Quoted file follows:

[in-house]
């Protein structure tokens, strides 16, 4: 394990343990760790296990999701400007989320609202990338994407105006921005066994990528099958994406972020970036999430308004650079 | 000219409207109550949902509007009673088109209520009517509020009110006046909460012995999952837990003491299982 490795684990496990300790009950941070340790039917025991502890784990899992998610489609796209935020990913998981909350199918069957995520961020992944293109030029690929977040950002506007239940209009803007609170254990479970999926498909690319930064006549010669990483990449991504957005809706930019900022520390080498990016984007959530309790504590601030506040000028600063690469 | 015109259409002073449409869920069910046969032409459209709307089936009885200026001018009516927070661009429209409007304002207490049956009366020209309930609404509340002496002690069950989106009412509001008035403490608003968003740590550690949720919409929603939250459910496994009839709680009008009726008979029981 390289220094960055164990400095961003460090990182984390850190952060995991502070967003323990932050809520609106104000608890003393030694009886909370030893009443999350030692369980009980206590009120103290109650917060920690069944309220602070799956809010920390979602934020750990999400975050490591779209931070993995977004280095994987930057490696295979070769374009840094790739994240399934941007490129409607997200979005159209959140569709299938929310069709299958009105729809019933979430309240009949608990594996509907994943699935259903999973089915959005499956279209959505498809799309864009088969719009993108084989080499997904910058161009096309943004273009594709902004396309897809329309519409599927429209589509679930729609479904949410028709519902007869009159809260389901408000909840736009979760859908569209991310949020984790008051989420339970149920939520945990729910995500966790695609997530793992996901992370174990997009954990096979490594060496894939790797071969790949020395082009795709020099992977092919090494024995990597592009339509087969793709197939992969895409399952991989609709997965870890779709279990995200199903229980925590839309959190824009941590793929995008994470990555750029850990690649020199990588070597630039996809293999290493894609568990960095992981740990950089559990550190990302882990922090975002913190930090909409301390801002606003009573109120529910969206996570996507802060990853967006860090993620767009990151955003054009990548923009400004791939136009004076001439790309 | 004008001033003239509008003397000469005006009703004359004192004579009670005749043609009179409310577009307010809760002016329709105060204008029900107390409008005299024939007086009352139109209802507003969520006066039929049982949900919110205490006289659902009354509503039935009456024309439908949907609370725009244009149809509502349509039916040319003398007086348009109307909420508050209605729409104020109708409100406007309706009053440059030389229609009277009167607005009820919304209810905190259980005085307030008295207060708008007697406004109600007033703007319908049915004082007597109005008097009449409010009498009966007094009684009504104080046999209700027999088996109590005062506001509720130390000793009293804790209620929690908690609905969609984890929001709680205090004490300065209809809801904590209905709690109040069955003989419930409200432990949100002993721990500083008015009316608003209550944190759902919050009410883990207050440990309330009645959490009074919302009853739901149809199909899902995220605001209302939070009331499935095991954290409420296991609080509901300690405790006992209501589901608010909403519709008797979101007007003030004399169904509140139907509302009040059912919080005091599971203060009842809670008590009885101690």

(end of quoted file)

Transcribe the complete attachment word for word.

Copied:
[in-house]
């Protein structure tokens, strides 16, 4: 394990343990760790296990999701400007989320609202990338994407105006921005066994990528099958994406972020970036999430308004650079 | 000219409207109550949902509007009673088109209520009517509020009110006046909460012995999952837990003491299982 490795684990496990300790009950941070340790039917025991502890784990899992998610489609796209935020990913998981909350199918069957995520961020992944293109030029690929977040950002506007239940209009803007609170254990479970999926498909690319930064006549010669990483990449991504957005809706930019900022520390080498990016984007959530309790504590601030506040000028600063690469 | 015109259409002073449409869920069910046969032409459209709307089936009885200026001018009516927070661009429209409007304002207490049956009366020209309930609404509340002496002690069950989106009412509001008035403490608003968003740590550690949720919409929603939250459910496994009839709680009008009726008979029981 390289220094960055164990400095961003460090990182984390850190952060995991502070967003323990932050809520609106104000608890003393030694009886909370030893009443999350030692369980009980206590009120103290109650917060920690069944309220602070799956809010920390979602934020750990999400975050490591779209931070993995977004280095994987930057490696295979070769374009840094790739994240399934941007490129409607997200979005159209959140569709299938929310069709299958009105729809019933979430309240009949608990594996509907994943699935259903999973089915959005499956279209959505498809799309864009088969719009993108084989080499997904910058161009096309943004273009594709902004396309897809329309519409599927429209589509679930729609479904949410028709519902007869009159809260389901408000909840736009979760859908569209991310949020984790008051989420339970149920939520945990729910995500966790695609997530793992996901992370174990997009954990096979490594060496894939790797071969790949020395082009795709020099992977092919090494024995990597592009339509087969793709197939992969895409399952991989609709997965870890779709279990995200199903229980925590839309959190824009941590793929995008994470990555750029850990690649020199990588070597630039996809293999290493894609568990960095992981740990950089559990550190990302882990922090975002913190930090909409301390801002606003009573109120529910969206996570996507802060990853967006860090993620767009990151955003054009990548923009400004791939136009004076001439790309 | 004008001033003239509008003397000469005006009703004359004192004579009670005749043609009179409310577009307010809760002016329709105060204008029900107390409008005299024939007086009352139109209802507003969520006066039929049982949900919110205490006289659902009354509503039935009456024309439908949907609370725009244009149809509502349509039916040319003398007086348009109307909420508050209605729409104020109708409100406007309706009053440059030389229609009277009167607005009820919304209810905190259980005085307030008295207060708008007697406004109600007033703007319908049915004082007597109005008097009449409010009498009966007094009684009504104080046999209700027999088996109590005062506001509720130390000793009293804790209620929690908690609905969609984890929001709680205090004490300065209809809801904590209905709690109040069955003989419930409200432990949100002993721990500083008015009316608003209550944190759902919050009410883990207050440990309330009645959490009074919302009853739901149809199909899902995220605001209302939070009331499935095991954290409420296991609080509901300690405790006992209501589901608010909403519709008797979101007007003030004399169904509140139907509302009040059912919080005091599971203060009842809670008590009885101690």